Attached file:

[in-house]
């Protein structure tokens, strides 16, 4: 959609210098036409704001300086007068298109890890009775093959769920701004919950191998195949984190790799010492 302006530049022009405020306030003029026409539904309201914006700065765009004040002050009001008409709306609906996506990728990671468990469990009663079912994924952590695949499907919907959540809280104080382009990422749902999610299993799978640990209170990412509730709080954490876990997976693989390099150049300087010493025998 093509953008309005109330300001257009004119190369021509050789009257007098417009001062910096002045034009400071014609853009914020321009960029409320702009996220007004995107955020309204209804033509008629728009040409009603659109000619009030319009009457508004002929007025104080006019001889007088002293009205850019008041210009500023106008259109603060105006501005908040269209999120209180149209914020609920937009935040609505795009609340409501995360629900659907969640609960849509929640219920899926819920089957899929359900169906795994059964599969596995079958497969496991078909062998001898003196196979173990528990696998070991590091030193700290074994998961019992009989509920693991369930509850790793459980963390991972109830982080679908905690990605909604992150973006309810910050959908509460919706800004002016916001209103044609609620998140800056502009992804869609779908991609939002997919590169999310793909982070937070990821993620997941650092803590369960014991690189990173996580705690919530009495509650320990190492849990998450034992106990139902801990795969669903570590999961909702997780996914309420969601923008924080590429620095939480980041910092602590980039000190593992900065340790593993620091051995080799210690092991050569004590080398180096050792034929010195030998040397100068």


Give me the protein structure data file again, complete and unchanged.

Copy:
[in-house]
């Protein structure tokens, strides 16, 4: 959609210098036409704001300086007068298109890890009775093959769920701004919950191998195949984190790799010492 302006530049022009405020306030003029026409539904309201914006700065765009004040002050009001008409709306609906996506990728990671468990469990009663079912994924952590695949499907919907959540809280104080382009990422749902999610299993799978640990209170990412509730709080954490876990997976693989390099150049300087010493025998 093509953008309005109330300001257009004119190369021509050789009257007098417009001062910096002045034009400071014609853009914020321009960029409320702009996220007004995107955020309204209804033509008629728009040409009603659109000619009030319009009457508004002929007025104080006019001889007088002293009205850019008041210009500023106008259109603060105006501005908040269209999120209180149209914020609920937009935040609505795009609340409501995360629900659907969640609960849509929640219920899926819920089957899929359900169906795994059964599969596995079958497969496991078909062998001898003196196979173990528990696998070991590091030193700290074994998961019992009989509920693991369930509850790793459980963390991972109830982080679908905690990605909604992150973006309810910050959908509460919706800004002016916001209103044609609620998140800056502009992804869609779908991609939002997919590169999310793909982070937070990821993620997941650092803590369960014991690189990173996580705690919530009495509650320990190492849990998450034992106990139902801990795969669903570590999961909702997780996914309420969601923008924080590429620095939480980041910092602590980039000190593992900065340790593993620091051995080799210690092991050569004590080398180096050792034929010195030998040397100068």